An answer (data deleted after encrpytion – recoverable?) Resulted in conclusions that raised some questions for me.
Link to the article: https://www.cl.cam.ac.uk/~rja14/Papers/en_most15.pdf
Researchers from the University of Cambridge have tested a range of Android devices
running Android and found that in any case they were able to recover
account tokens – used to authenticate the first time you enter
a password (Google, Facebook and WhatsApp). In 80% of cases, they were
able to recover the master token, which is practically the main key for
the device. Once the main token has been recovered, the user's identification information
This file can be restored and all your data resynchronized on the device:
refers to emails, photos stored in the cloud, contacts and calendars. So you
just offer access to everything!
Main Token = encryption key used to encrypt storage when writing data?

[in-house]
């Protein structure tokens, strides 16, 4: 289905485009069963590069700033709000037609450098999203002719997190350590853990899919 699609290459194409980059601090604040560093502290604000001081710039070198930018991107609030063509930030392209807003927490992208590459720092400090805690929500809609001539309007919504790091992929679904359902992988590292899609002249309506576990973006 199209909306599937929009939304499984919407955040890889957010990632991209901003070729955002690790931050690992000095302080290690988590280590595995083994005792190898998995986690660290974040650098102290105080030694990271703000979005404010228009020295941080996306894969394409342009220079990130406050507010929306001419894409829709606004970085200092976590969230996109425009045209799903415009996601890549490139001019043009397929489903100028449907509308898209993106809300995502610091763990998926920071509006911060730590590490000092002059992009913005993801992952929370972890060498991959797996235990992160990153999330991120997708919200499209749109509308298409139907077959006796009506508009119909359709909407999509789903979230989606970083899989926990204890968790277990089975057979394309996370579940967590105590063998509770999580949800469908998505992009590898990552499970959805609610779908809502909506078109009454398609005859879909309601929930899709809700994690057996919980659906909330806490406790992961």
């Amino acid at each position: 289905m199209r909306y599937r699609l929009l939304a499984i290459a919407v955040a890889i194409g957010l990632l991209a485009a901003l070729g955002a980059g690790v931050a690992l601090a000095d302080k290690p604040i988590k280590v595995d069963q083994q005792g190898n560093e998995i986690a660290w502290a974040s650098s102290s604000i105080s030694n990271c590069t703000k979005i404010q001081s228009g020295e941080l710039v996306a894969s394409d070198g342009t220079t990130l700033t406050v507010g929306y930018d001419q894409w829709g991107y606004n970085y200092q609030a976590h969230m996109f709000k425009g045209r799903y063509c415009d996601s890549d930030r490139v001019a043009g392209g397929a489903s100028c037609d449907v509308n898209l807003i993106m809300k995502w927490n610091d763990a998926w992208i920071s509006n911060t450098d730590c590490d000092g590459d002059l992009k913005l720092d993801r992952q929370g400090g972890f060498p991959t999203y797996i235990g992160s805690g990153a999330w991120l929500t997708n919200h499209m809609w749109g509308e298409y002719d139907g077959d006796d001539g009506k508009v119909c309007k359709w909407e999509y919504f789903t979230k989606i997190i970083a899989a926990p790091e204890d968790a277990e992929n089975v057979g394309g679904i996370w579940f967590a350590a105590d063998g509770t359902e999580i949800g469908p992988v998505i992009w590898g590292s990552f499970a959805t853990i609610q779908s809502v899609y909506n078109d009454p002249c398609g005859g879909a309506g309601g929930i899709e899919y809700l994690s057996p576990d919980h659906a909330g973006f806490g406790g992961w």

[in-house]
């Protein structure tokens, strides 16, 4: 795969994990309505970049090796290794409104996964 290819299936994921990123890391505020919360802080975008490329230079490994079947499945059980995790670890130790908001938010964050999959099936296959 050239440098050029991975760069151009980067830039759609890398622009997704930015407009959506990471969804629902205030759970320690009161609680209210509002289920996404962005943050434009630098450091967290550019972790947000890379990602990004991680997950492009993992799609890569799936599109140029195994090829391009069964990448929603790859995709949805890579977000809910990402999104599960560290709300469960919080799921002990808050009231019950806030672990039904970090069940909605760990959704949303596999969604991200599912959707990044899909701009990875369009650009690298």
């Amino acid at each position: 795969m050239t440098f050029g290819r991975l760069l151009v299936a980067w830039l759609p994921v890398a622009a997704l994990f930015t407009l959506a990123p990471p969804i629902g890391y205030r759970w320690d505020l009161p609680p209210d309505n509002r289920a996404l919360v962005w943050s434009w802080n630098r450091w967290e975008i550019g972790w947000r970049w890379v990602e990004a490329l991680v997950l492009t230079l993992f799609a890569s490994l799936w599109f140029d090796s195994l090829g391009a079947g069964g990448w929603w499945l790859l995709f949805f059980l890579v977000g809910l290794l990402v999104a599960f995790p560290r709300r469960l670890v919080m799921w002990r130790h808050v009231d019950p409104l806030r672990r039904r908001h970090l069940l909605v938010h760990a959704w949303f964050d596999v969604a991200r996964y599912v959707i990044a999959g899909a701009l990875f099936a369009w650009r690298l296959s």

Devices with built-in encryption are not immune to such a problem
because they do not provide the software required to function properly
wipe the flash storage.
The document deals only with Android 2.3 to 4.3 (which are between 6 and 9 years old now).
"Android L (Android 5) should include hardware protection for disk encryption keys, as well as hardware acceleration for encrypted disk access." (Https://nelenkov.blogspot.com/2014/10/revisiting-android-disk-encryption.html)
The paper does not take that into account, I suppose?
Is the key not already stored in the TEE, which includes key storage backed up by hardware?
… after reset, fill the device with unnecessary data to overwrite
all that is sensitive like tokens and cryptographic keys left in flash memory
storage and you should do this without registering with Google. You
can do it by copying something or just by recording a video for
as long as you can, at the highest possible resolution, until all your
the available space is full.
The rewrite does not work this way on flash storage, I thought (because of the leveling of wear)?